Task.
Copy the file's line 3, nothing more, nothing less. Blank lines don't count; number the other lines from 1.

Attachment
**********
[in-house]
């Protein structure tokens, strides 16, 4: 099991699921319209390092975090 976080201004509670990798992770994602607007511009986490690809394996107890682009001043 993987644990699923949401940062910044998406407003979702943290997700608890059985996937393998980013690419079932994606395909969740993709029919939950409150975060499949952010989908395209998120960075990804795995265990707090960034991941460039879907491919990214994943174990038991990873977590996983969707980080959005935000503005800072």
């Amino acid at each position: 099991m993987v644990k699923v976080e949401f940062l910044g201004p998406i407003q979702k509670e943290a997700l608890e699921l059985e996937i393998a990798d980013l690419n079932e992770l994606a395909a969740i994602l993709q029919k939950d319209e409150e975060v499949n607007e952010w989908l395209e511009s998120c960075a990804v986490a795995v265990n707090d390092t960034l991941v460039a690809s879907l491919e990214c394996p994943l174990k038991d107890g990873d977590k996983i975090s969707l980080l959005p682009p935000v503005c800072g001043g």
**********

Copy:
């Amino acid at each position: 099991m993987v644990k699923v976080e949401f940062l910044g201004p998406i407003q979702k509670e943290a997700l608890e699921l059985e996937i393998a990798d980013l690419n079932e992770l994606a395909a969740i994602l993709q029919k939950d319209e409150e975060v499949n607007e952010w989908l395209e511009s998120c960075a990804v986490a795995v265990n707090d390092t960034l991941v460039a690809s879907l491919e990214c394996p994943l174990k038991d107890g990873d977590k996983i975090s969707l980080l959005p682009p935000v503005c800072g001043g």